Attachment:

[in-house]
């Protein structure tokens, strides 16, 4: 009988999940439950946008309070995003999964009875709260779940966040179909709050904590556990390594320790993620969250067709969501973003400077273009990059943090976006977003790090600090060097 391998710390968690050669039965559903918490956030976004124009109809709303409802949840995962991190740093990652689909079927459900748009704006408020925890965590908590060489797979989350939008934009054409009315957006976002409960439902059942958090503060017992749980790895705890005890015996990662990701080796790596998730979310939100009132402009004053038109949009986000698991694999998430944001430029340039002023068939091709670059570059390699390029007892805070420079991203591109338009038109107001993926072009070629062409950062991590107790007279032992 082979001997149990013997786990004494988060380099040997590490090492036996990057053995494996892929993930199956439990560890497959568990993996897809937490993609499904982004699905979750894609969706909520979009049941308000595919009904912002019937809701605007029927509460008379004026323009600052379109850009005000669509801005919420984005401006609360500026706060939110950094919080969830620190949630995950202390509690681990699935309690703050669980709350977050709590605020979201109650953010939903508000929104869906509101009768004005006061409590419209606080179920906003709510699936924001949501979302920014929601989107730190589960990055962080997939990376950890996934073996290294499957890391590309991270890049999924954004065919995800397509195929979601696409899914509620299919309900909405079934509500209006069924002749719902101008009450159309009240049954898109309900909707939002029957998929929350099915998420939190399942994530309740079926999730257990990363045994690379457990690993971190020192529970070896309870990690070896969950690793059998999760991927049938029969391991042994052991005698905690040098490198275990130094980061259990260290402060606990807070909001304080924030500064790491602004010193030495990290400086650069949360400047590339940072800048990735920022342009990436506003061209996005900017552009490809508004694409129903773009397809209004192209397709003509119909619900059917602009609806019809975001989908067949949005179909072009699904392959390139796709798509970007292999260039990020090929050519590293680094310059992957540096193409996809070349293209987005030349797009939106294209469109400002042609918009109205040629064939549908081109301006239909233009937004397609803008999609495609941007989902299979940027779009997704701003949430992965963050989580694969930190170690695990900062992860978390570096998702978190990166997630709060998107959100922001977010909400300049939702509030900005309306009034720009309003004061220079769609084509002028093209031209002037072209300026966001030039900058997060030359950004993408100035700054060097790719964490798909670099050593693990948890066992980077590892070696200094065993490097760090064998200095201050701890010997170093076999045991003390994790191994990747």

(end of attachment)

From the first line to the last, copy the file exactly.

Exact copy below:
[in-house]
């Protein structure tokens, strides 16, 4: 009988999940439950946008309070995003999964009875709260779940966040179909709050904590556990390594320790993620969250067709969501973003400077273009990059943090976006977003790090600090060097 391998710390968690050669039965559903918490956030976004124009109809709303409802949840995962991190740093990652689909079927459900748009704006408020925890965590908590060489797979989350939008934009054409009315957006976002409960439902059942958090503060017992749980790895705890005890015996990662990701080796790596998730979310939100009132402009004053038109949009986000698991694999998430944001430029340039002023068939091709670059570059390699390029007892805070420079991203591109338009038109107001993926072009070629062409950062991590107790007279032992 082979001997149990013997786990004494988060380099040997590490090492036996990057053995494996892929993930199956439990560890497959568990993996897809937490993609499904982004699905979750894609969706909520979009049941308000595919009904912002019937809701605007029927509460008379004026323009600052379109850009005000669509801005919420984005401006609360500026706060939110950094919080969830620190949630995950202390509690681990699935309690703050669980709350977050709590605020979201109650953010939903508000929104869906509101009768004005006061409590419209606080179920906003709510699936924001949501979302920014929601989107730190589960990055962080997939990376950890996934073996290294499957890391590309991270890049999924954004065919995800397509195929979601696409899914509620299919309900909405079934509500209006069924002749719902101008009450159309009240049954898109309900909707939002029957998929929350099915998420939190399942994530309740079926999730257990990363045994690379457990690993971190020192529970070896309870990690070896969950690793059998999760991927049938029969391991042994052991005698905690040098490198275990130094980061259990260290402060606990807070909001304080924030500064790491602004010193030495990290400086650069949360400047590339940072800048990735920022342009990436506003061209996005900017552009490809508004694409129903773009397809209004192209397709003509119909619900059917602009609806019809975001989908067949949005179909072009699904392959390139796709798509970007292999260039990020090929050519590293680094310059992957540096193409996809070349293209987005030349797009939106294209469109400002042609918009109205040629064939549908081109301006239909233009937004397609803008999609495609941007989902299979940027779009997704701003949430992965963050989580694969930190170690695990900062992860978390570096998702978190990166997630709060998107959100922001977010909400300049939702509030900005309306009034720009309003004061220079769609084509002028093209031209002037072209300026966001030039900058997060030359950004993408100035700054060097790719964490798909670099050593693990948890066992980077590892070696200094065993490097760090064998200095201050701890010997170093076999045991003390994790191994990747």